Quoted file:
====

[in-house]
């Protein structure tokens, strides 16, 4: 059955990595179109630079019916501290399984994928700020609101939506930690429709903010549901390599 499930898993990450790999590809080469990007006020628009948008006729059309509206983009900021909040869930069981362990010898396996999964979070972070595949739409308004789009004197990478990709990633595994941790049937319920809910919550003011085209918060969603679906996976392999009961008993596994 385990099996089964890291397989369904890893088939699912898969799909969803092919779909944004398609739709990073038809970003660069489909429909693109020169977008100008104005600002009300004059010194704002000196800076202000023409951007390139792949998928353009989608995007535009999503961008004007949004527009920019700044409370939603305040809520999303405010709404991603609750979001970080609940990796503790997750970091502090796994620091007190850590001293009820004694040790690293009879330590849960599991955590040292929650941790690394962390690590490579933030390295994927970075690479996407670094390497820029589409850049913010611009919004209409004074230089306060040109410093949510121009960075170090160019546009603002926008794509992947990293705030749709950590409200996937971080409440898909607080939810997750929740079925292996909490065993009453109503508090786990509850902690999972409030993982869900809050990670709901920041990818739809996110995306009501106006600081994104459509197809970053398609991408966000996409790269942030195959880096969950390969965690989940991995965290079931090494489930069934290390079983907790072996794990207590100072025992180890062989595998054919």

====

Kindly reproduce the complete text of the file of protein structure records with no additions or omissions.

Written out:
[in-house]
């Protein structure tokens, strides 16, 4: 059955990595179109630079019916501290399984994928700020609101939506930690429709903010549901390599 499930898993990450790999590809080469990007006020628009948008006729059309509206983009900021909040869930069981362990010898396996999964979070972070595949739409308004789009004197990478990709990633595994941790049937319920809910919550003011085209918060969603679906996976392999009961008993596994 385990099996089964890291397989369904890893088939699912898969799909969803092919779909944004398609739709990073038809970003660069489909429909693109020169977008100008104005600002009300004059010194704002000196800076202000023409951007390139792949998928353009989608995007535009999503961008004007949004527009920019700044409370939603305040809520999303405010709404991603609750979001970080609940990796503790997750970091502090796994620091007190850590001293009820004694040790690293009879330590849960599991955590040292929650941790690394962390690590490579933030390295994927970075690479996407670094390497820029589409850049913010611009919004209409004074230089306060040109410093949510121009960075170090160019546009603002926008794509992947990293705030749709950590409200996937971080409440898909607080939810997750929740079925292996909490065993009453109503508090786990509850902690999972409030993982869900809050990670709901920041990818739809996110995306009501106006600081994104459509197809970053398609991408966000996409790269942030195959880096969950390969965690989940991995965290079931090494489930069934290390079983907790072996794990207590100072025992180890062989595998054919």